Judge Elia Cornejo Lopez has been accused by Texas lawyer Nat C. Perez of a rather unique form of abuse: cookie coercion. Perez has filed an unusual motion for recusal that lists, among other complaints, Lopez’s alleged pressure on Perez to buy her daughter’s girl scout cookies. He suggests that a couple boxes of “Thanks-a-lot” would go a long way with Lopez and that he refusal meant he could not “Tag-a-long” in cases. . . but he did get a judicial “Shoutout”
The motion by the Brownsville lawyer Nat Perez was filed in a child sexual assault case against Perez’s client, Aroldo Humberto Cadriel, 65. Perez accuses Lopez of showing “animosity, dislike and disdain for counsel.” Her alleged wrath he suggests was “possibly exacerbated by his refusal to purchase a case of Girl Scout cookies from her daughter’s troop.”
He alleges that “tThis conduct is an open, blatant and obvious” and “Judge Elia Cornejo Lopez has gone out of her way to remove or prevent attorney Nat C. Perez Jr. from representing clients in her Court whenever possible.”
Before you say that this is just how the cookie crumbles for not supporting some cute girl scout, here is the issue of a defendant’s general right to select his own counsel. It is unclear what the basis is for the earlier alleged efforts to exclude Perez from cases, but such actions raise serious constitutional questions.
Asking lawyers to buy your own daughter’s cookies can be viewed as a bit coercive for lawyers even if meant with the best intentions. It is common for co-workers or bosses to allow their daughters to seek sales. Usually this is taken as innocent and non-threatening. However, it is not a good practice for judges in light of their power over lawyers. It is hard to say no to such a request.
Notably, this issue has come up in Texas in 1988 with the following question and answer to the ethics office:
QUESTION: Is there a violation of the Code of Judicial Conduct for the court personnel of a judge’s office to sell Girl Scout cookies or other items to benefit community, school, civic, or community organizations?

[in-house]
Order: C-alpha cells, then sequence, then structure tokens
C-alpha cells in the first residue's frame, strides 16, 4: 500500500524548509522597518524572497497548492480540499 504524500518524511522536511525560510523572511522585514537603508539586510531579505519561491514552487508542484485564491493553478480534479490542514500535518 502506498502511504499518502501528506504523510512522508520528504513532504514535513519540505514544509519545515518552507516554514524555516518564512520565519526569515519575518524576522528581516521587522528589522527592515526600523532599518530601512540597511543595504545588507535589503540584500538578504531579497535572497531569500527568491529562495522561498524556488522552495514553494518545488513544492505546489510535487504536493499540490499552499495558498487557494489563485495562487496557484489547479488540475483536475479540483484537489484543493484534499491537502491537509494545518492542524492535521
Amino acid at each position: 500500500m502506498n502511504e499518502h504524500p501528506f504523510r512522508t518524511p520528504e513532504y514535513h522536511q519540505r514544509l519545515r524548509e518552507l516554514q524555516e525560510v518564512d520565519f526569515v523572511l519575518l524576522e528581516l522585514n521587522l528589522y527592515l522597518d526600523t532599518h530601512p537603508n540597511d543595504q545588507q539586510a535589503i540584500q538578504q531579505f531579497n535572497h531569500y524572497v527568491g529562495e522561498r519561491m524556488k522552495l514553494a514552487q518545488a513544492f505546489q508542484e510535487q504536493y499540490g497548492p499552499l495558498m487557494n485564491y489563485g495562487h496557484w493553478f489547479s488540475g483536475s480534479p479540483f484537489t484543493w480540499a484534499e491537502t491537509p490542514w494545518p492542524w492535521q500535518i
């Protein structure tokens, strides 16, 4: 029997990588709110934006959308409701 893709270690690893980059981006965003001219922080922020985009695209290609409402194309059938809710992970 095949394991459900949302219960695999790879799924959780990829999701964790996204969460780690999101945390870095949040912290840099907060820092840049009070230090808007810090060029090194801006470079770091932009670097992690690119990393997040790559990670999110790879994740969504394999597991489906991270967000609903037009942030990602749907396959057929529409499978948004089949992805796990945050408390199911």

ANSWER: This committee’s answer in our opinion No. 110 is applicable to the posed question. Subject to the limitations set forth in that opinion, the committee perceives no violation of the Code of Judicial Conduct in the described activities.
I was unable unfortunately to get access to opinion No. 110.
However, California issued this position on the girl scout cookie dilemma: “3. Judge may accompany her/his daughter selling girl scout cookies, but must not make judicial position known or otherwise use it to advance sales. (Canon 4C[d][I]) (IR #136)”
However, Oklahoma says the following:
QUESTION 1: Should a judge prohibit a member of the judge’s staff from soliciting or offering to sell goods for charitable or religious purposes (e.g., Girl Scout cookies for staff member’s daughter) during office hours at the staff member’s desk?
¶ 1 WE ANSWER: YES.
The issue, like so many things under ethics rules, generally turns on the context and specifics. I would be surprised if most ethics boards would object to a judge allowing a daughter to sell the cookie. However, when the judge becomes personally involved, ethical issues arise.
Lopez’s campaign site shows a picture of her family, including what appears to be the girl scout culprit involved in this cookie caper.
The site also notably states that Lopez was the first female Municipal Court Judge for the City of Brownsville, making history and
“I began my public service by serving:
1) as a patrol girl at Longoria Elementary School, Brownsville, Texas;
2) a girl scout Daisy, Brownie, and Junior Girl Scout . . .
The hold of the girl scouts obviously runs deep in the halls of government.